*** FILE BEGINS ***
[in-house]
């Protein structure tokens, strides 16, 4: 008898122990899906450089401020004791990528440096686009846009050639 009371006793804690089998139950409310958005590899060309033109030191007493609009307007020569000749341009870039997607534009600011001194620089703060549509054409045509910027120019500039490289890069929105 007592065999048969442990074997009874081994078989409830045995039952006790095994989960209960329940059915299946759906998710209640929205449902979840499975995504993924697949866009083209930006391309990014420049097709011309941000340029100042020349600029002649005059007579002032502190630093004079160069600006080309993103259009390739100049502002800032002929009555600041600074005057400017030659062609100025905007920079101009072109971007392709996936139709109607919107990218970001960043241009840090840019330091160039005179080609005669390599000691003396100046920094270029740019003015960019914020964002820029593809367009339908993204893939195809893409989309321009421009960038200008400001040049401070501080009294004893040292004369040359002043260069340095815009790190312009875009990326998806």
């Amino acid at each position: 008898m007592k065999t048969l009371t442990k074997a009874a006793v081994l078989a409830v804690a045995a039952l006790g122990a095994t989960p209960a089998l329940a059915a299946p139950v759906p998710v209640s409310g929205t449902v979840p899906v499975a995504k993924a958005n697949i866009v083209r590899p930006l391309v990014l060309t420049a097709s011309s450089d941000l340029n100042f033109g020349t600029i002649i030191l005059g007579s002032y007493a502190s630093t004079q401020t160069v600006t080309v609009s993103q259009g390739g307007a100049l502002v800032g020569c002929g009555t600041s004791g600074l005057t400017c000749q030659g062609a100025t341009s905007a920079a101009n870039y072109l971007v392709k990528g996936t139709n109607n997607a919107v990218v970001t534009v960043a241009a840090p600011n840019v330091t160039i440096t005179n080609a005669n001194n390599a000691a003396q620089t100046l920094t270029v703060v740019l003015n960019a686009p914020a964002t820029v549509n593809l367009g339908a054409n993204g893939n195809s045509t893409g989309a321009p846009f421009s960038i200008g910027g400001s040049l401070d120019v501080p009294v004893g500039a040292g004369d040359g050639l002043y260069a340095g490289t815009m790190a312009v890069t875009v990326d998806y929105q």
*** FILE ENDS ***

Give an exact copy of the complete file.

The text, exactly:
[in-house]
């Protein structure tokens, strides 16, 4: 008898122990899906450089401020004791990528440096686009846009050639 009371006793804690089998139950409310958005590899060309033109030191007493609009307007020569000749341009870039997607534009600011001194620089703060549509054409045509910027120019500039490289890069929105 007592065999048969442990074997009874081994078989409830045995039952006790095994989960209960329940059915299946759906998710209640929205449902979840499975995504993924697949866009083209930006391309990014420049097709011309941000340029100042020349600029002649005059007579002032502190630093004079160069600006080309993103259009390739100049502002800032002929009555600041600074005057400017030659062609100025905007920079101009072109971007392709996936139709109607919107990218970001960043241009840090840019330091160039005179080609005669390599000691003396100046920094270029740019003015960019914020964002820029593809367009339908993204893939195809893409989309321009421009960038200008400001040049401070501080009294004893040292004369040359002043260069340095815009790190312009875009990326998806």
């Amino acid at each position: 008898m007592k065999t048969l009371t442990k074997a009874a006793v081994l078989a409830v804690a045995a039952l006790g122990a095994t989960p209960a089998l329940a059915a299946p139950v759906p998710v209640s409310g929205t449902v979840p899906v499975a995504k993924a958005n697949i866009v083209r590899p930006l391309v990014l060309t420049a097709s011309s450089d941000l340029n100042f033109g020349t600029i002649i030191l005059g007579s002032y007493a502190s630093t004079q401020t160069v600006t080309v609009s993103q259009g390739g307007a100049l502002v800032g020569c002929g009555t600041s004791g600074l005057t400017c000749q030659g062609a100025t341009s905007a920079a101009n870039y072109l971007v392709k990528g996936t139709n109607n997607a919107v990218v970001t534009v960043a241009a840090p600011n840019v330091t160039i440096t005179n080609a005669n001194n390599a000691a003396q620089t100046l920094t270029v703060v740019l003015n960019a686009p914020a964002t820029v549509n593809l367009g339908a054409n993204g893939n195809s045509t893409g989309a321009p846009f421009s960038i200008g910027g400001s040049l401070d120019v501080p009294v004893g500039a040292g004369d040359g050639l002043y260069a340095g490289t815009m790190a312009v890069t875009v990326d998806y929105q």